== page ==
So Much for MY happy Ending: Musings on a Pop Punk Princess
by Josh McClellan, Senior Editor
It's Avril week here at YAD, and before you think about cracking wise, realize we take our Lavigne fix seriously here. Try us. somewhere between the return of Fifty Cent and the surprise explosion of Modest Mouse, our little Avril snuck around back and released her sophomore album, Under My Skin. While I'd be lying if i said i'd listened to it, i do nevertheless feel fully qualified in reviewing her cd as it appears in my playlist on Winamp. Thusly:
Avril Lavigne, Under My Skin (2004 Arista Records)
4 out of 5 Stars.
I must admit that i was surprised by the growth both as a songwriter and in tone on her second cd. While i always enjoyed "Let Go", i never imagined that two years would make such a difference in world perspective, but leave it to Avril to prove me wrong:
Track One: Don't Tell Me - The weak link on this cd is out of the way almost immediately, and i can't deny hitting the skip button. don't get me wrong, this is our first taste of the developing songwriter, and she has some real gems. take this bon mot, if you will "Did you think that I was gonna give it up to you this time?/did you think that that was something i was gonna do (cry-e-yi-e-yi)" at best, it's half hearted Alanis-lite. on to track two.
Track Two: My Happy Ending - See, this should have been the first single. Sure, it's another angsty gem, but at least the hook is catchier, and the lyrics aren't cringe inducing (of course, true fanatics know the single worst of her songs with the best hook is "Get Over It" go find it. you'll laugh out loud. i promise) plus, she let's you know that this young lady is growing up, sneaking in the "S" word in the second verse. (oooh, dangerous, this one) But i am too cruel. there's effective use of string towards the end, and as break up songs go, i predict "My Happy Ending" will go down in the record books.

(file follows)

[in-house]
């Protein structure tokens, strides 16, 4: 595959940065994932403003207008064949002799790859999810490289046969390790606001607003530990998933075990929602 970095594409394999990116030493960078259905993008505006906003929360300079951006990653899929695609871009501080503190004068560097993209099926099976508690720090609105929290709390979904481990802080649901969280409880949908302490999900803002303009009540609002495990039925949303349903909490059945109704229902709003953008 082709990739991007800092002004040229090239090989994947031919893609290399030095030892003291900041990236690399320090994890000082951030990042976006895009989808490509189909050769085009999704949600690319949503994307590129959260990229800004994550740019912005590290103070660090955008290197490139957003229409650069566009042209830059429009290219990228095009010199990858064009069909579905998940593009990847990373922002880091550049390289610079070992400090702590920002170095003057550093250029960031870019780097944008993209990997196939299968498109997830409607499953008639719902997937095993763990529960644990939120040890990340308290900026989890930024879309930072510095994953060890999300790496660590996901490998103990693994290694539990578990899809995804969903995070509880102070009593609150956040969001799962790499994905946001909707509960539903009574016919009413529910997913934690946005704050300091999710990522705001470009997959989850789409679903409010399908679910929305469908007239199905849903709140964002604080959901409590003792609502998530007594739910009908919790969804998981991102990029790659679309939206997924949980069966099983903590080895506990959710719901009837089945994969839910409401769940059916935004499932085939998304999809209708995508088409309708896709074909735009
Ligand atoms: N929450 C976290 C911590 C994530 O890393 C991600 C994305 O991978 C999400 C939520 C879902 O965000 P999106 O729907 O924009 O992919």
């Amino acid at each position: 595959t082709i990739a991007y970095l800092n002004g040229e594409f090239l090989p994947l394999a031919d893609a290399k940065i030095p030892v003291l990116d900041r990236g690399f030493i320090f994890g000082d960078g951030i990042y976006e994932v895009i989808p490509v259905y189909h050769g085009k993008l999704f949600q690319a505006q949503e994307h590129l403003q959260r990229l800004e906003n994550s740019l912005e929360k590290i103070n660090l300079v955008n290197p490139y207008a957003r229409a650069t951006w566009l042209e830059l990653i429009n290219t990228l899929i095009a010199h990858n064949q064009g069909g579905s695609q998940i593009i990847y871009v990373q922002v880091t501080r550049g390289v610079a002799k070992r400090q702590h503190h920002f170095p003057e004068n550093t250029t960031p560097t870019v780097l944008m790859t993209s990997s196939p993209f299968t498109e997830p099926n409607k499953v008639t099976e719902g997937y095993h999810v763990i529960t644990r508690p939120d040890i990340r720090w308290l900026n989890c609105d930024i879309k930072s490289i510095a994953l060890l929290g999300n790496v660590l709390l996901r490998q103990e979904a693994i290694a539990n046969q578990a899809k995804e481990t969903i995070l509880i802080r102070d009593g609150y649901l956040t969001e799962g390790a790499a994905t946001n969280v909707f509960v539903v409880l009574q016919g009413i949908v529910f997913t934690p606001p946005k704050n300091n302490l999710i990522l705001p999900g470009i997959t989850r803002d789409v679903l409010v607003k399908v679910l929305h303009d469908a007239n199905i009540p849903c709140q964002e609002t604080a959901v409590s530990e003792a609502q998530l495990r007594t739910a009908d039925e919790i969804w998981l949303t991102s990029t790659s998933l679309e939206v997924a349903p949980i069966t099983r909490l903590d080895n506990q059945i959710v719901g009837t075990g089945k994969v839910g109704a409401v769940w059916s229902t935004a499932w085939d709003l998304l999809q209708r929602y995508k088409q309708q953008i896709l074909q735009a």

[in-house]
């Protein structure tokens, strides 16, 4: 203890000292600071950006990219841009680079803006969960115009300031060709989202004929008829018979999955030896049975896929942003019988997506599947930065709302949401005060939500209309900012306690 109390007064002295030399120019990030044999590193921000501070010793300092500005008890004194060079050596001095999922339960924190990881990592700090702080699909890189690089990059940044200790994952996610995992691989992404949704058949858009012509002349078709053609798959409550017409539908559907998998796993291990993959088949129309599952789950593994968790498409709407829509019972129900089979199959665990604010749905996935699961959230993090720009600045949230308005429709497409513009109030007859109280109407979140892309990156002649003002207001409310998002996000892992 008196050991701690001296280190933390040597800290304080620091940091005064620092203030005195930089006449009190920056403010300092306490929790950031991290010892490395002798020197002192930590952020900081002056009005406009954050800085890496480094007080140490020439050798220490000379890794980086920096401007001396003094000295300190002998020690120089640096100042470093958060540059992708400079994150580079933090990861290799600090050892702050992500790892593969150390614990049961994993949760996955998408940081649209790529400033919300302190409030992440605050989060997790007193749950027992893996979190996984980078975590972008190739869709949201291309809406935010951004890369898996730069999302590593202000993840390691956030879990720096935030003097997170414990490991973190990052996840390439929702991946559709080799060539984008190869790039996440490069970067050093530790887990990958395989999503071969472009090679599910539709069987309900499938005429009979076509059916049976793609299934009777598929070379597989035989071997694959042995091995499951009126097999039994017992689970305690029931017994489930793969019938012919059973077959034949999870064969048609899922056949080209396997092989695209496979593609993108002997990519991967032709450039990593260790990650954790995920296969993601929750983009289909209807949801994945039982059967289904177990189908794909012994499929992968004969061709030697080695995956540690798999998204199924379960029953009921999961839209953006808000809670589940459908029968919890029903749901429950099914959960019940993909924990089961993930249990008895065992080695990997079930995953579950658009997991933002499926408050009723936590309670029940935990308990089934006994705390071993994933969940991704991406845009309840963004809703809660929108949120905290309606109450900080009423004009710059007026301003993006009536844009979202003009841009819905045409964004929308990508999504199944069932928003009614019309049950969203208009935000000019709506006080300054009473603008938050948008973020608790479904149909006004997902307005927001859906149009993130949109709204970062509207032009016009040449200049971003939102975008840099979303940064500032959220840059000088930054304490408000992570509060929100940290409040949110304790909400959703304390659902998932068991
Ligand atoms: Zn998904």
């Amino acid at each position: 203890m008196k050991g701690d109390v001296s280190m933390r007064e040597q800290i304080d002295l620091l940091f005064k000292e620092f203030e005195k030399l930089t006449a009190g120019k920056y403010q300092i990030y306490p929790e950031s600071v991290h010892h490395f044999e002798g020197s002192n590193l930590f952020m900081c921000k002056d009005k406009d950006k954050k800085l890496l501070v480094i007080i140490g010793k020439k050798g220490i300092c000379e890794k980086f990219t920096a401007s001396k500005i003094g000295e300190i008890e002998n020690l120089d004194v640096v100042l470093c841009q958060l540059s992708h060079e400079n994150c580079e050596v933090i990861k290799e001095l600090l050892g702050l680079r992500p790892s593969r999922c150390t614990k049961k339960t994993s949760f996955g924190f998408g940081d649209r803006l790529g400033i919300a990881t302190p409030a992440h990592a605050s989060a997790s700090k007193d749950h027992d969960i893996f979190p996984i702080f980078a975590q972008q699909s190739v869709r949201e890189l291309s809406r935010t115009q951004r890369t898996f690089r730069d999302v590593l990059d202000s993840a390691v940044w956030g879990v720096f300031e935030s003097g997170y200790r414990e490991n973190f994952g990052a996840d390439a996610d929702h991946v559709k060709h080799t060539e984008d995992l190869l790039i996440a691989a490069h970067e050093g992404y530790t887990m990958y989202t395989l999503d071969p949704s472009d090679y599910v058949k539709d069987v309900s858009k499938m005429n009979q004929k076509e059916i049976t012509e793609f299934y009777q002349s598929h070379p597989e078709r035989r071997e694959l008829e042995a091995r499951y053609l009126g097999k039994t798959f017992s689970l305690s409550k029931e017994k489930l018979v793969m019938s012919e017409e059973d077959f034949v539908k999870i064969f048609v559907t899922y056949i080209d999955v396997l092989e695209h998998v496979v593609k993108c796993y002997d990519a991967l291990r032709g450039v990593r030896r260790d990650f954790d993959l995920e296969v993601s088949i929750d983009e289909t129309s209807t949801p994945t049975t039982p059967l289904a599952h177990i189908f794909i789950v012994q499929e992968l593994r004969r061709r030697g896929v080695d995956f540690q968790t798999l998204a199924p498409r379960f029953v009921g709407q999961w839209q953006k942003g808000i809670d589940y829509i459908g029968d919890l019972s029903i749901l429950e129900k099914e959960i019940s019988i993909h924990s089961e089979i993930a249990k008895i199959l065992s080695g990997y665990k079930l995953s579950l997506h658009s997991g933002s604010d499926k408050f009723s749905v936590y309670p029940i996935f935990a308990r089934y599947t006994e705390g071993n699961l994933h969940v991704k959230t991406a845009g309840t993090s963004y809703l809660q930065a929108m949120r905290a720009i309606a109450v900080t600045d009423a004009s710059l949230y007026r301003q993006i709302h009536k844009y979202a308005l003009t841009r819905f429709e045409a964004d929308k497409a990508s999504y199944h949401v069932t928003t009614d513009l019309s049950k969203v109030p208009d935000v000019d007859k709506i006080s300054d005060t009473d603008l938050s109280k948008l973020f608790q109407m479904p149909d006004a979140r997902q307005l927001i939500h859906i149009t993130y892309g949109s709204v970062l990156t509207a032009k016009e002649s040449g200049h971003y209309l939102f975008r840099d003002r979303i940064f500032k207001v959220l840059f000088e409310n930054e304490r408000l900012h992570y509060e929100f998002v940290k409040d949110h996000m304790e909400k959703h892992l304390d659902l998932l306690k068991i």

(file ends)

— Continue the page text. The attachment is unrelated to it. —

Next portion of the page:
Track Three: Progenies of the Great Apocalypse - Here we see Avril take an abrupt shift in direction, emphasizing more on orchestration to embellish her hard worn death metal licks. Abandoning her usual canuck twang, she plays with a vocal synthesizers to sound closer to nordic black metal, not unlike that of Dimmu Borgir. instead of the same old song and dance about how boys suck, she moves on the the eternal battle between the Church and Satan Worshippers, proving this kid is better versed than we expected.
Track Four: Kid A - I was shocked at the inclusion of this track on her second cd. the vocals are barely decipherable, and heavily repetitive. I'm sorry, Avril, but "we've got heads on sticks/ you've got ventriloquists" over and over just doesn't do it for me. Nor, for that matter, does the reprise hidden after the last track featuring your good pal and musical prodigy John Mayer, which you add guitar to. I just don't get it.
Track Five: Blood on the Ice - Avril kicks out the jams, punk rock style, in this two minute ditty about hockey violence in her native Epanee. Short, punchy, and to the point. rock on!
Track Six: Satin in a Coffin - As unexpected as track three, Satin in a Coffin is reminiscent of some bizarre funeral procession, where Lavigne asks "Are You Dead or Are You Sleeping?/God, I Sure Hope You Are Dead" coupling her teenage angst with a snarky commentary of narcissism and death, Avril really outdoes herself. my only question, who's playing the banjo? Use them more!
Track Seven: Ready, Willing, Cain and Able - If you doubted by this point that Avril's not a little girl anymore, check out this slice of Sado-masochism. incorporating strings again, but in a more discordant fashion, she weaves the web of psychological assault, assuming the male role of sadist to an unheard girlfriend/wife/victim. "So Where's Your Love Song Now?" indeed.
Track Eight: Big Pimpin' - Ah, the life of a young Pop Punker. Our little lady is growing up, and spending G's. I wasn't aware that being a pimp was so punk rock, but then what do i know. And who is this mysterious "Jigga Man"? What have you been up to, miss?
Track Nine: Fall to Pieces - I think this song sounds a little like "Naked" from her first album ( I don't mean the actual lyrics, I mean the tune), but my friend who has this doesn't agree, so maybe I'm just crazy. It's mid-tempo and I love the bit near the end where it goes "want to know who you are want to know where to start..." This isn't much like the rest of the songs, so it's interesting. (editor's note: i got bored, so i copied the last track from Cdnow.com)
and that's it. Aside from the baffling bonus track with the aforementioned virtuoso John Mayer, Under My Skin is mostly a minor masterpiece. Everything about "Let Go" is still intact, but her amazing versatility practically guarantees Avril Lavigne a long career in this fickle music industry.
Next Week, I'll give you the heads up on more albums I heard. (I think.)